Teen's passion for philanthropy behind library drive
The Paediatric Ward at the Moto’otua Hospital and schools from around Samoa will benefit from a new library building drive spearheaded by a 14-year-old from New Zealand.
For project's founder, teenager Epifania Tusani, the latest donation drive is not her first foray into charitable work in Samoa. Previously, she has been involved in fundraising projects and donating shoes to school students.
The donations have been presented to St. Joseph’s Primary School in Leauva’a, which was also the first recipient of a new library under the project. The initial contribution began with a “chicken coop” library - a largely improvised structure on the outdoors of the school's grounds. But it has paved the way for bigger plans.
She has returned to Samoa with her family to continue building libraries within schools not fortunate enough to have books or libraries.
Ms. Tusani said that her project aimed to provide children with the material needed to give them a chance to have equal learning opportunities to those she enjoys in New Zealand.
“I am motivated to help others because I saw kids that didn’t have the things that I had, like shoes and clothes,” she said.
“I hope that supplies we give can change their lives and to let them know that there are people in the world that want to help them.”
Her father, Tuala Tagaloa Tusani, added that his daughter has a good heart but is very shy.
Tuala said that when his daughter was only seven she gave food to a homeless man she saw at K.F.C. - an early sign of her dedication to helping others but also a pivotal moment for her family.
“I think for me, at that time while I was so busy trying to secure a deal that night but my daughter saw someone in need 10 metres away,” he said.
The 42-year-old added that the events of that night changed his mindset completely.
“I think when she was nine or 10 she baked and saved $700 for the Salvation Army.
“It was when we were here in Samoa she saw some children in Lefaga with no shoes on and she asked me why that was when I said sometimes in Samoa that’s the way it is.
“There are people who can’t afford shoes and she just said 'well, that’s not right'.”
Just one year later, Tuala said, on the strength of his daughter's charitable baking efforts and with the help of some local businesses Yosida Jandals they brought over 150 pairs of shoes.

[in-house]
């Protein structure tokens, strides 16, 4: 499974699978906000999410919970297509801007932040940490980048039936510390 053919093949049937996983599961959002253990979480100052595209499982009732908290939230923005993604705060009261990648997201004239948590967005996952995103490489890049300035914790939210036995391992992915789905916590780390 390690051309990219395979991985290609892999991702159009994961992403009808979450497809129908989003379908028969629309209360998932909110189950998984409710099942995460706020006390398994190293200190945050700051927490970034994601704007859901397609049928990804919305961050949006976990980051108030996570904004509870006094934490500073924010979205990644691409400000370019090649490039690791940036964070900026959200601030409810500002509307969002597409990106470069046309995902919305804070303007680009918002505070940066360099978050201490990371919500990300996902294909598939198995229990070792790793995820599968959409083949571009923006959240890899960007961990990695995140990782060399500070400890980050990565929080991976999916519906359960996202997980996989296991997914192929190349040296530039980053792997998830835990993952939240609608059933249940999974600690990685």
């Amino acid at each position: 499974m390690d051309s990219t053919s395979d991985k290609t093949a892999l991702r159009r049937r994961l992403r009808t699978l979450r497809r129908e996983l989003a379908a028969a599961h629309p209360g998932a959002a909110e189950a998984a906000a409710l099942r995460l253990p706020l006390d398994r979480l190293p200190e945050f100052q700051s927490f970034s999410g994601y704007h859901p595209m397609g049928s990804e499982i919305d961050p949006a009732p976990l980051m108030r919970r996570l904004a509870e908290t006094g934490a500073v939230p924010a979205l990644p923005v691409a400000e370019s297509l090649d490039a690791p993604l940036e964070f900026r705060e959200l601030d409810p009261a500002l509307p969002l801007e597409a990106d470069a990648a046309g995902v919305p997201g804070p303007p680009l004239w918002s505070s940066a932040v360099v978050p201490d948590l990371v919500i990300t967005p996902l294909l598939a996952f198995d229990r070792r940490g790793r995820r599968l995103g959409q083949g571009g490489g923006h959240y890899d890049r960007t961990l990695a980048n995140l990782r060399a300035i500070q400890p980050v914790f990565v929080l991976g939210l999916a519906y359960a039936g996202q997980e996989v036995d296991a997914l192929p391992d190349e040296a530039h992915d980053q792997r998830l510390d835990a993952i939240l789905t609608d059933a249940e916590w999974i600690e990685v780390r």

“My daughter provided for all the kids with school shoes. We had a discussion and she asked what I used to do here cause obviously, being born in New Zealand and things like that, it’s a different life to us.
“Epi asked what I used to do here for fun, you know there’s not much you can do growing up at that time, I’m talking about 87 [and back to the] mid '80s.
"Being brought up in Leauvaa we pretty [ran] around and [chased] the other kids or [read] the old books you’ll see [in] the school's picture books.
“It was from there that she was inspired to do something more around that, so the first library was put into Leauvaa, St. Joseph’s Primary School.”
He said that they had plans to begin an initiative with Fletcher Construction last October before fate intervened.
"[The idea came forth] because they [had] come through to sponsor one library which were supposed to be launched in October at [the] Samoa Victim Support Group.
“But then the measles epidemic hit and the Government obviously shut down the schools for good reasons.
“I am also a volunteer for [the] ASA Foundation, the Chairman for [the] ASA foundation asked if there any way the Foundation [could] partner with Epi and the libraries.”
The epidemic ravaged Samoa in so many ways but Tuala is hopeful that their charitable contributions can enrich life on the island in its wake.
“The libraries will also remember those we have lost but at the same time inspire those who survived,” said Tuala.
The ASA Foundation has offered to sponsor three libraries for hospitals in Samoa. So far, the project has completed five libraries in schools at: Leauvaa, Faleula, and Lefaga.
Tuala added that the new libraries will hopefully come into use with the start of the new school year, in February.
“We want to put these libraries in hospitals and go from there because we have so many sad memories there," he said.
“We lost a lot of lives there and if we can use that as a space to motivate and also inspire those who go there and say: 'Listen we may have lost some of our loved ones here but it could be also something that could inspire the next generation'."